Wednesday, 6 February 2013

Bentley's beers 1930 - 1959

You've probably got used to my butterfly mind, flitting from one pretty flower to the next. It's Yorkshire that's distracted me this time. Leeds to be specific.

Mentioning Bentley's Yorkshire Breweries got me thinking: surely I must have details of some of their beers? Unless you haven't bothered reading the title, you know the answer.

Bentley's conjours up odd emotions. It closed just about at the moment I started drinking beer, in 1972. It had been bought by Whitbread in 1968, presumably purely for its pubs, as they already had a brewery in Leeds, the Kirkstall Brewery. It owned 380 pubs, which would have made it a nice, juicy takeover target*. (I wonder where they all were? I can't remember there being many Whitbread pubs in West Yorkshire.) I also remember seeing the brewery from the train line when I lived in Leeds in the mid-1970's.

Considering how recently it had closed in my early drinking career, it had left remarkably few traces. I can't remember ever seeing an old Bentley's window or other signage.

Enough of my dull (in bothe senses of the word) recollections and on with the beers.  First point: note how little the gravity of the Dinner Ale fell between 1930 and 1959. That's more an indication of how low the gravity was in 1930 than anything else.

Strong Ales called Old Something were common in Yorksire in the 1950's. Bentley's OldTimothy is fairly typical - a gravity in the 1070's and dark brown in colour. Oddly, the Dinner Ale, which I would have expected to be a sort of Light Ale, is also dark. Whereas the Mild is only barely darker than a Bitter and Paler than Newcastle Brown.

The overall level of attenuation is pretty high, with the lowest being 74%. It's particularly striking that the Old Timothy is 80% attenuated. Much more than you'd expect for a dark Strong Ale.

Time now to pass you over to the numbers.

Bentley's beers 1930 - 1959
Year Beer Style Price size package Acidity FG OG colour ABV App. Atten-uation
1930 Dinner Ale Pale Ale pint bottled 0.06 1005.3 1033.9 3.76 84.37%
1931 Pale Ale Pale Ale pint bottled 0.06 1009.1 1040.6 4.14 77.59%
1953 Old Timothy Old Ale 1/3d nip bottled 0.07 1014.7 1075.6 15 + 40 8.07 80.56%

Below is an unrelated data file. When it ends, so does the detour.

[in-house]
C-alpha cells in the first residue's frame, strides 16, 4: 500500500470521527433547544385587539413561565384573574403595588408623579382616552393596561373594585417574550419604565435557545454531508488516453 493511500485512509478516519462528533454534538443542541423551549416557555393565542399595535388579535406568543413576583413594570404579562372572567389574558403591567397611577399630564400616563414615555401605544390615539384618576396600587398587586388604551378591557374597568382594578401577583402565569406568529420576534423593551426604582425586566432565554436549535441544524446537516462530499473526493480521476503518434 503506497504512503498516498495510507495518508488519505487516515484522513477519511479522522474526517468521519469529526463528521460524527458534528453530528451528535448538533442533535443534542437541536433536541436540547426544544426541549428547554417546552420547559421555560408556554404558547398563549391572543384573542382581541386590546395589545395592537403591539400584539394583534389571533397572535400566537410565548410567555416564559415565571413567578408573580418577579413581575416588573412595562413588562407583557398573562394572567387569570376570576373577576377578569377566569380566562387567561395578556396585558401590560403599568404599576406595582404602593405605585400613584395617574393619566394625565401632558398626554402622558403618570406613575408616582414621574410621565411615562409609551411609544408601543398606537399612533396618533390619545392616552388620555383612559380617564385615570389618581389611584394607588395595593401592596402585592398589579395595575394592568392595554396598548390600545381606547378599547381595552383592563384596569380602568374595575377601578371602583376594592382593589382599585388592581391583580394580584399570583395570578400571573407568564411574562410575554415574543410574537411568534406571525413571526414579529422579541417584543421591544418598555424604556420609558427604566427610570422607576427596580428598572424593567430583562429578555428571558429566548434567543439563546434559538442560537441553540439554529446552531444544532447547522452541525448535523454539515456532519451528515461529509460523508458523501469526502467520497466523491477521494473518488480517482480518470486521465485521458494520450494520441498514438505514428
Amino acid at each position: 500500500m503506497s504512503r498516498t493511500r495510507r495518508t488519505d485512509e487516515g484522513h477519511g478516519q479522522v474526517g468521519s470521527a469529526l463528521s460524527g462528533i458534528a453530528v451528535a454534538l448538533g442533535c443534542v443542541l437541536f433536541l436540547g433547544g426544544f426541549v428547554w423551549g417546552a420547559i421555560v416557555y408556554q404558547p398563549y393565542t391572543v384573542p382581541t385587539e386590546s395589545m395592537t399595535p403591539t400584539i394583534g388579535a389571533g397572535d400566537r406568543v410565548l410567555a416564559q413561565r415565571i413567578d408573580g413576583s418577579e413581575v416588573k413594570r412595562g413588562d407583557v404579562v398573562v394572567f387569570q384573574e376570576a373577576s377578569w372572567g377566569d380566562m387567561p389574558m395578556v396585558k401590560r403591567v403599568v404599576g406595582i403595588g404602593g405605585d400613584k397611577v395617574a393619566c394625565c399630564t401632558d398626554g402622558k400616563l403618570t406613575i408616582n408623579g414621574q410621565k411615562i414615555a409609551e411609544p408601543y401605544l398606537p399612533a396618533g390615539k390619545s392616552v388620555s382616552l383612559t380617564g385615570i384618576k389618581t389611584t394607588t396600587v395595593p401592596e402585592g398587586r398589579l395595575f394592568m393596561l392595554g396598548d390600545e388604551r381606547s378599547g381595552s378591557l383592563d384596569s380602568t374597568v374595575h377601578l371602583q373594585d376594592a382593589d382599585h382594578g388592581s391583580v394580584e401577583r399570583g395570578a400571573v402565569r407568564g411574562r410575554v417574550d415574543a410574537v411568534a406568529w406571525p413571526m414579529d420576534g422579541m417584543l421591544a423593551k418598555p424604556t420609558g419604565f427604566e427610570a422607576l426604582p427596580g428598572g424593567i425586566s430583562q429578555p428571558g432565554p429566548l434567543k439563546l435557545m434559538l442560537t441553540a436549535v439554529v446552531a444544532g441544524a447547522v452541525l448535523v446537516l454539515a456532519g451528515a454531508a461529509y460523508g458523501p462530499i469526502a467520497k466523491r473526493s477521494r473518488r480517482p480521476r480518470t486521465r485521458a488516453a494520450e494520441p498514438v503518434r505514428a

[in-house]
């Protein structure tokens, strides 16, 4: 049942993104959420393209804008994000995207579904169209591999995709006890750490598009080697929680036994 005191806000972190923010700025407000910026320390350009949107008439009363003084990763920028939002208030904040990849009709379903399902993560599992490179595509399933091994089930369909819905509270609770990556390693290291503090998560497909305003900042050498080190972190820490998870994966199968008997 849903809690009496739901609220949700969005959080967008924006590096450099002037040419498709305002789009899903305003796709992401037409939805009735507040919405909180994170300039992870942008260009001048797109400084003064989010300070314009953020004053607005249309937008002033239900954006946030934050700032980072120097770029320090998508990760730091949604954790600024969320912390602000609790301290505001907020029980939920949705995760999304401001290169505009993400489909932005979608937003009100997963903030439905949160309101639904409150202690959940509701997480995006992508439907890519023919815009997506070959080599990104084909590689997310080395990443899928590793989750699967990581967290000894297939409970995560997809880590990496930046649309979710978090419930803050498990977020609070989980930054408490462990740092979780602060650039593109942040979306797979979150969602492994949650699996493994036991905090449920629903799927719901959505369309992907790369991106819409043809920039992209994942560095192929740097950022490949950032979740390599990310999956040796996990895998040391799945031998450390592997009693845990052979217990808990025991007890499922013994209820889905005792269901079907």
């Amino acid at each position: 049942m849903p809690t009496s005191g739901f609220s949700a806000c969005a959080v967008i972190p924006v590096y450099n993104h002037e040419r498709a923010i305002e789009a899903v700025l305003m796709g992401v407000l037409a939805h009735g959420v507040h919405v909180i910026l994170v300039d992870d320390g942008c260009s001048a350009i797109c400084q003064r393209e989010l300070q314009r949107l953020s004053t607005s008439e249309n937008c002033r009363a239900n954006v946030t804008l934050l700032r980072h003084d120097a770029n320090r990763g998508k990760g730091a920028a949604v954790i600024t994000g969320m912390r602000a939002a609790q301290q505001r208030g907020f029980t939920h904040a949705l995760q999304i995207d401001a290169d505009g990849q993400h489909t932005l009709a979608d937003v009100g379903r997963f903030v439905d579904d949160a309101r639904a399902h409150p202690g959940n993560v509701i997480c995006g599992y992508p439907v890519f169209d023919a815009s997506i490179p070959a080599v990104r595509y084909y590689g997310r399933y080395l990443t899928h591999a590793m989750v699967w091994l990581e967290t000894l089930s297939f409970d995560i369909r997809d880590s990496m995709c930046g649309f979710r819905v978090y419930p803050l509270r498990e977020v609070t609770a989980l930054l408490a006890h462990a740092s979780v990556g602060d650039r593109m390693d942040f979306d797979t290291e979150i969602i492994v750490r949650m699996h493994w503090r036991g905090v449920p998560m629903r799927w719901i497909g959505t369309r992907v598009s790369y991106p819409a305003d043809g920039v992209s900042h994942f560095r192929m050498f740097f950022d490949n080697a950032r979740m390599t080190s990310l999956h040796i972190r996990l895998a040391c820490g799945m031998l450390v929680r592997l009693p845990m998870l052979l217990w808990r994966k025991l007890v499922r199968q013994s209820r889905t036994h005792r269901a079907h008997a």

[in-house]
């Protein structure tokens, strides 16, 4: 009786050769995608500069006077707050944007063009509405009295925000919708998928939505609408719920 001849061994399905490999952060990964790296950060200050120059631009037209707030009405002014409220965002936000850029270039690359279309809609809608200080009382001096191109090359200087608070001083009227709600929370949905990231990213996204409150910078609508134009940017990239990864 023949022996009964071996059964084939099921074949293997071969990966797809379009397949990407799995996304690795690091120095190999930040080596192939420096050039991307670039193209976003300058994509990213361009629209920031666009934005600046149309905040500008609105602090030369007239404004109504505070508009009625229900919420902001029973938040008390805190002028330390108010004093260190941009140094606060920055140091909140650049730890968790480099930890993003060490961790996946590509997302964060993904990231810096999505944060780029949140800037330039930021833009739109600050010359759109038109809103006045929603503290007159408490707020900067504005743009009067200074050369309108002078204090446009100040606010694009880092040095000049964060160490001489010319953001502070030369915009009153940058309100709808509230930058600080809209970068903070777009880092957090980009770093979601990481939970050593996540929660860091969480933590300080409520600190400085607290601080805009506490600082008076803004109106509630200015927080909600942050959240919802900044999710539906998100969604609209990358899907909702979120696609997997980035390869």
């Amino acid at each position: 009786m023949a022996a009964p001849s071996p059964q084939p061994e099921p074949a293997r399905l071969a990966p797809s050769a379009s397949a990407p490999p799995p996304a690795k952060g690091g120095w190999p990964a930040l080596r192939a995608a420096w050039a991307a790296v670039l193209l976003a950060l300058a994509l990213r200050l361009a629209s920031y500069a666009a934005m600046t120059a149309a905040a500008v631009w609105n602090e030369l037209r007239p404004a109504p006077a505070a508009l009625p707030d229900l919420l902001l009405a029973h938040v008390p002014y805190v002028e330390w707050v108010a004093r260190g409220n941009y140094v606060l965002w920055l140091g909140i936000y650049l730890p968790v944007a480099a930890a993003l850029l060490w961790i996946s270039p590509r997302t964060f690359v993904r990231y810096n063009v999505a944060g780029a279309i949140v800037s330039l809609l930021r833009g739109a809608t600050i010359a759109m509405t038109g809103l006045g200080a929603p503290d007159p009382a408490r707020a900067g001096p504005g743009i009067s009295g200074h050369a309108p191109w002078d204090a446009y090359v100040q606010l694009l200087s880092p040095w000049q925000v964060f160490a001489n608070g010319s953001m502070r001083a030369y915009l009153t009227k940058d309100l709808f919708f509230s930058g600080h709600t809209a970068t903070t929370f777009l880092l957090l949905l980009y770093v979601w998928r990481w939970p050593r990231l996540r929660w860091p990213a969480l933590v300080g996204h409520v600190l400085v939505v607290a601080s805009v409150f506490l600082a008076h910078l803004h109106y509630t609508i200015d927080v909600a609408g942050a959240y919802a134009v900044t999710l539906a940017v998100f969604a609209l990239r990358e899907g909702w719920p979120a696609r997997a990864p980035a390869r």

1959 Old Timothy Strong Ale 15d nip bottled 0.06 1015.1 1074.5 65 7.43 79.73%
1959 Special Pale Ale Pale Ale 11d half bottled 0.04 1006.2 1038.5 26 4.04 83.90%
1959 Eshald Ale Dinner Ale 12d half bottled 0.04 1004.4 1031.8 60 3.43 86.16%
1959 Bitter Pale Ale 16d pint draught 0.04 1010.2 1039.5 19 3.66 74.18%
1959 Mild Mild 13d pint draught 0.04 1005.4 1032.9 30 3.44 83.59%
Whitbread Gravity book held at the London Metropolitan Archives, document number LMA/4453/D/02/001
Whitbread Gravity book held at the London Metropolitan Archives, document number LMA/4453/D/02/002

There used to be some of Bentley's brewing books in the Whitbread Archive at Chiswell Street. Where did they go when that collection was broken up? Somewhere safe, I hope.

* "The Brewing Industry: A Guide to Historical Records" by Lesley Richmond and Alison Turton, pages 67 - 68.


Tandleman said...

"I can't remember ever seeing an old Bentley's window or other signage."

I have a Bentley's mirror in my kitchen. Hunter's Ale. Tower Brewery, 1-10 Tower Road, York

Ed said...

I drank Bentley's Yorkshire Bitter out of 3L bottles in my local park as a teenager in the late 80s. It was cheap so probably 3% ABV, it didn't really get you pissed anyway.

Ron Pattinson said...

Ed, the cask version wasn't bad and definitely stronger than 3% ABV.

I wonder where they brewed it in the late 1980's? That's after the closure of the Kirkstall Brewery.

Tandleman said...


Tower Brewery, 1-10 Tower Rd, York.

I'll get my coat.

Simon said...

I've asked the question here:

There are also some good resources relating to Melbourne and Tetley pubs there when you get around to them.

Barbarrick said...

"I can't remember ever seeing an old Bentley's window or other signage."

I can't account for 380 of them but Whitbread houses that had been BYB houses had been common in my area Knottingley/Pontefract around 1970. Knottingley was packed with Whitbread houses as Carter's Knottingley Brewery and their pubs had ended up in Bentley's hands in 1935 and thence Whitbread hands by 1972. The Knottingley I grew up in was awash with keg Trophy Bitter.
A well known BYB house Ron was the New Peacock right outside Elland Road football ground which used to have that characteristic "BYB" roundel and line "There's no better beer than BYB" on the gable end.Nice pic here:

Ron Pattinson said...


I never drank around Knottingley, so I wouldn't have seen those. I can't remember any Whitbread pub in Leeds city centre. There was one in Armley, I think, that had that round BYB thing.